The economic situation in Europe has hit young people very hard. A good education that prepares them for a world that is increasingly fast-moving, mobile, interdependent and multicultural is fundamental to ensuring they do not become a 'lost generation'.
Over the past 25 years, the European Union's (EU) Erasmus programme has allowed nearly three million young Europeans to study abroad. More recently, Erasmus has also supported job placements in companies abroad.
A whole generation has learned what it means to live and work alongside people from another culture, and to develop the skills and versatility that are vital for the modern labour market. It is a generation that has gone on to find some of the best jobs.
There is, however, concern that the current and future budgets for Erasmus, to be agreed in the coming weeks, may not be sufficient to live up to pledges to open up Erasmus to millions more young Europeans from 2014 through the Erasmus for All programme, at a cost of less than 2% of the total EU budget.
In my experience teaching in Copenhagen, Erasmus is important in terms of providing possibilities to my students to travel around Europe, and it is beneficial for the teaching environment in Copenhagen to have students from other European countries spend some time with us.
The scheme is a crucial way of making students feel exchanges are a viable option. It is about encouraging students and making them believe, for instance, that it might be possible to go to Vienna to study next semester. That is extremely important in my specialism, the visual arts. It is absolutely critical that students are exposed to other cultures and ways of making art.
Many Erasmus benefits
I have seen the benefits of Erasmus both for my own students and those who come to study in Copenhagen. My students return with a greater maturity. They have a clearer sense of what their own institution has to offer.
That makes for a more mature relationship with their institution and a clearer idea of what opportunities are available to them and what they can expect. They are also much more pragmatic and recognise better the limits of what their institution can offer.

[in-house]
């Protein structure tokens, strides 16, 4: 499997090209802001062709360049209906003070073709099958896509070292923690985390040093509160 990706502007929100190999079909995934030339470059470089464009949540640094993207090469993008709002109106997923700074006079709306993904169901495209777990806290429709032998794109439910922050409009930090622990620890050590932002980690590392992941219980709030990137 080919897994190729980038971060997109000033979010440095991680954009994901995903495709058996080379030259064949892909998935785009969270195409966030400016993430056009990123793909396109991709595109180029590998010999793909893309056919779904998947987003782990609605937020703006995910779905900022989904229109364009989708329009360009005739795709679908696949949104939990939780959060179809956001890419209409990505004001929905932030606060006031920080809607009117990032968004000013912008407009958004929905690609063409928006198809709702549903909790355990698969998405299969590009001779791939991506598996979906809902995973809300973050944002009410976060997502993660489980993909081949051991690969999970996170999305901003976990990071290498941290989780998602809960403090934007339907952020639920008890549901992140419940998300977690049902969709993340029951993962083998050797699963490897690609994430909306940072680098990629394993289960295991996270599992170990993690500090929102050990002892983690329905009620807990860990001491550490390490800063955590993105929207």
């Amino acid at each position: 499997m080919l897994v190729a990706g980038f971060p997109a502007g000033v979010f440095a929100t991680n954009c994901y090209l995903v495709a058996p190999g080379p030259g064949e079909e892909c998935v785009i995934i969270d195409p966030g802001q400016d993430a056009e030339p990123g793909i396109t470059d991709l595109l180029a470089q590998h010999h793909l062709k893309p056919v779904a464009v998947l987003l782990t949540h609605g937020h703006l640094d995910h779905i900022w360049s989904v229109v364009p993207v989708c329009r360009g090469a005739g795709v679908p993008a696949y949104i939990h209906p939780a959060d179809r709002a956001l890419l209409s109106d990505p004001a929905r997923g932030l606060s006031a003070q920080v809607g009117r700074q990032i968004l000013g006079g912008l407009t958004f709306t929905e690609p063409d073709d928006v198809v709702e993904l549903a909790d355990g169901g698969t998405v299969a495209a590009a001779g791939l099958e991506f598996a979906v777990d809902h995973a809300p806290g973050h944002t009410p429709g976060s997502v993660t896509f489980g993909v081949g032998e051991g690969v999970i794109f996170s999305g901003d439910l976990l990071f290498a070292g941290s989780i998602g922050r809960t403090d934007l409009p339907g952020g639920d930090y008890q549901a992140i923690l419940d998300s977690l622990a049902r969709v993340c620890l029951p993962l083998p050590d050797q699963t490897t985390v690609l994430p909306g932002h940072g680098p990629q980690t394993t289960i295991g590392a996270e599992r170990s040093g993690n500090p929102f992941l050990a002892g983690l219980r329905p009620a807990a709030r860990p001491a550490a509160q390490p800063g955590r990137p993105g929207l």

The students who come to Copenhagen on Erasmus exchanges are really enthusiastic and clearly enjoy and get a lot out of the experience. They tend to jump on our specialised facilities, which they might not have access to at their institution.
Although students in general are more travelled than they used to be, that is not an argument against Erasmus because what we see is that Erasmus helps them to mature as students – and studying at an institution in a different country is a completely different proposition to just travelling abroad.
You may be able to read a novel in Budapest and it might be the same experience as reading it in Reykjavík, but you cannot see an exhibition in Reykjavík when you are in Budapest.
That direct encounter with artworks and different practices around the production of artworks is central. It cannot be approximated virtually or in another format. Proximity generates belief, and experiencing different artistic practices is really important. If you only encounter these on the internet or in books it does not have the same impact.
I was an undergraduate in Ireland and a graduate student in the US. The experience of being in New York and being in close proximity to its galleries and museums was enriching. There is no substitute for that.
Technology such as Skype, together with the economic challenges we are facing, may make it seem an attractive option to substitute the lived experience that Erasmus makes possible with cheaper alternatives, but unfortunately it is not the same thing at all.
Erasmus’ role in encouraging undergraduate students to go on to consider graduate and postgraduate studies in another European country is also important. Students who have been involved in Erasmus are much more likely to consider graduate work in another part of Europe and that type of movement around Europe is beneficial to students and universities alike. Erasmus sows that seed in people's minds.
Promoting a European identity
And then there is Erasmus' role in promoting a European identity. The fact that Europe is going through difficult times at the moment is all the more of an argument for investing in Erasmus and makes it all the more important for students to travel across Europe and cultivate a sense of Europe as a unified project.
The idea of Europe as an entity that we can all identify with is only cultivated through schemes like Erasmus.
Moreover, my experience in northern Europe is that there are some fantastic educational resources that are sometimes undersubscribed. That's not to criticise the universities in northern Europe, but it seems to me that greater traffic of students from other countries could ensure better use of university resources on a pan-European level.
And a pan-European outlook is what Brussels is about. It seems insane therefore to diminish it.
* Gerard Byrne is a leading visual artist and professor of art at the Royal Danish Academy of Fine Arts in Copenhagen, and is one of a number of signatories to an open letter sent to the European Union's heads of state and governments on the future of the Erasmus programme. Signatories include film-maker Pedro Almodovar, Professor Christopher Pissarides, 2010 Nobel laureate in economics and professor at the LSE, and Dr Claire Belcher, winner of the 2012 Marie Curie prize.
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